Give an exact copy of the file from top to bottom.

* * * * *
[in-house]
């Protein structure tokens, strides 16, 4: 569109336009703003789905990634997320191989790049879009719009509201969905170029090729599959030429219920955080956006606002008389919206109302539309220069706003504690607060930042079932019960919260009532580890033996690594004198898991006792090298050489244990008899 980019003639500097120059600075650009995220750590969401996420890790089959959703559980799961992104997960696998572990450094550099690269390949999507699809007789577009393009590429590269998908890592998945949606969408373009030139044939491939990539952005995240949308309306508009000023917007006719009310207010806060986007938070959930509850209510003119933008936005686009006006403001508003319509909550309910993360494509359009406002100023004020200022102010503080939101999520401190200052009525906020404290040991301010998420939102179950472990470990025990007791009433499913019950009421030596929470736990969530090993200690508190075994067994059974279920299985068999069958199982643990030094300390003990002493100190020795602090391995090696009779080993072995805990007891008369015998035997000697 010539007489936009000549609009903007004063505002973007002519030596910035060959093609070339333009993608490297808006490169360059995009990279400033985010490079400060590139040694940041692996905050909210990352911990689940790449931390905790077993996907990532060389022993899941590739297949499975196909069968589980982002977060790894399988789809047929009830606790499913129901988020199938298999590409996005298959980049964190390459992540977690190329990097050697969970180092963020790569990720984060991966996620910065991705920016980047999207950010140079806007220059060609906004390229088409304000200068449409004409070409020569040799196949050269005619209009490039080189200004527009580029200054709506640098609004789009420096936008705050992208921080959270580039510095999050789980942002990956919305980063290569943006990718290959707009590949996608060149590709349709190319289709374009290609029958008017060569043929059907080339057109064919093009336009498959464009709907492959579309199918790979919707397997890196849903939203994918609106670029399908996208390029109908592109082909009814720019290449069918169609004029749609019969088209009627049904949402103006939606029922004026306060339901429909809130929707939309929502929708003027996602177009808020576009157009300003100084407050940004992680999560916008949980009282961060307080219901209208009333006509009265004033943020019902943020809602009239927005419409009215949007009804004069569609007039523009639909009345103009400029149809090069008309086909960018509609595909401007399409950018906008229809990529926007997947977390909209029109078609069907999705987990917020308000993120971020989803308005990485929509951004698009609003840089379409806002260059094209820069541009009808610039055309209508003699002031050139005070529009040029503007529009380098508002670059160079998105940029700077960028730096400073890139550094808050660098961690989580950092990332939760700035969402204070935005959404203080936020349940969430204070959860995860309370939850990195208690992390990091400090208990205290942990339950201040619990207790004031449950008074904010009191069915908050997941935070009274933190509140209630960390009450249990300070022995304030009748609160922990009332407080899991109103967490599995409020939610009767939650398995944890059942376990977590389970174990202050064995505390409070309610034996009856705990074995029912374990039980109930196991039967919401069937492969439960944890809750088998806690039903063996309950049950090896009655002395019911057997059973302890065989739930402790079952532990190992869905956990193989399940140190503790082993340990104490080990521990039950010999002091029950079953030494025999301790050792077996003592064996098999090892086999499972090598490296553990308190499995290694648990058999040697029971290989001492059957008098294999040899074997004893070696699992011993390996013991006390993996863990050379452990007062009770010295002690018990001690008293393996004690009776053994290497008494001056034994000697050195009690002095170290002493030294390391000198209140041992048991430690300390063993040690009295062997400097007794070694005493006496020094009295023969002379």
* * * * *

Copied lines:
[in-house]
């Protein structure tokens, strides 16, 4: 569109336009703003789905990634997320191989790049879009719009509201969905170029090729599959030429219920955080956006606002008389919206109302539309220069706003504690607060930042079932019960919260009532580890033996690594004198898991006792090298050489244990008899 980019003639500097120059600075650009995220750590969401996420890790089959959703559980799961992104997960696998572990450094550099690269390949999507699809007789577009393009590429590269998908890592998945949606969408373009030139044939491939990539952005995240949308309306508009000023917007006719009310207010806060986007938070959930509850209510003119933008936005686009006006403001508003319509909550309910993360494509359009406002100023004020200022102010503080939101999520401190200052009525906020404290040991301010998420939102179950472990470990025990007791009433499913019950009421030596929470736990969530090993200690508190075994067994059974279920299985068999069958199982643990030094300390003990002493100190020795602090391995090696009779080993072995805990007891008369015998035997000697 010539007489936009000549609009903007004063505002973007002519030596910035060959093609070339333009993608490297808006490169360059995009990279400033985010490079400060590139040694940041692996905050909210990352911990689940790449931390905790077993996907990532060389022993899941590739297949499975196909069968589980982002977060790894399988789809047929009830606790499913129901988020199938298999590409996005298959980049964190390459992540977690190329990097050697969970180092963020790569990720984060991966996620910065991705920016980047999207950010140079806007220059060609906004390229088409304000200068449409004409070409020569040799196949050269005619209009490039080189200004527009580029200054709506640098609004789009420096936008705050992208921080959270580039510095999050789980942002990956919305980063290569943006990718290959707009590949996608060149590709349709190319289709374009290609029958008017060569043929059907080339057109064919093009336009498959464009709907492959579309199918790979919707397997890196849903939203994918609106670029399908996208390029109908592109082909009814720019290449069918169609004029749609019969088209009627049904949402103006939606029922004026306060339901429909809130929707939309929502929708003027996602177009808020576009157009300003100084407050940004992680999560916008949980009282961060307080219901209208009333006509009265004033943020019902943020809602009239927005419409009215949007009804004069569609007039523009639909009345103009400029149809090069008309086909960018509609595909401007399409950018906008229809990529926007997947977390909209029109078609069907999705987990917020308000993120971020989803308005990485929509951004698009609003840089379409806002260059094209820069541009009808610039055309209508003699002031050139005070529009040029503007529009380098508002670059160079998105940029700077960028730096400073890139550094808050660098961690989580950092990332939760700035969402204070935005959404203080936020349940969430204070959860995860309370939850990195208690992390990091400090208990205290942990339950201040619990207790004031449950008074904010009191069915908050997941935070009274933190509140209630960390009450249990300070022995304030009748609160922990009332407080899991109103967490599995409020939610009767939650398995944890059942376990977590389970174990202050064995505390409070309610034996009856705990074995029912374990039980109930196991039967919401069937492969439960944890809750088998806690039903063996309950049950090896009655002395019911057997059973302890065989739930402790079952532990190992869905956990193989399940140190503790082993340990104490080990521990039950010999002091029950079953030494025999301790050792077996003592064996098999090892086999499972090598490296553990308190499995290694648990058999040697029971290989001492059957008098294999040899074997004893070696699992011993390996013991006390993996863990050379452990007062009770010295002690018990001690008293393996004690009776053994290497008494001056034994000697050195009690002095170290002493030294390391000198209140041992048991430690300390063993040690009295062997400097007794070694005493006496020094009295023969002379």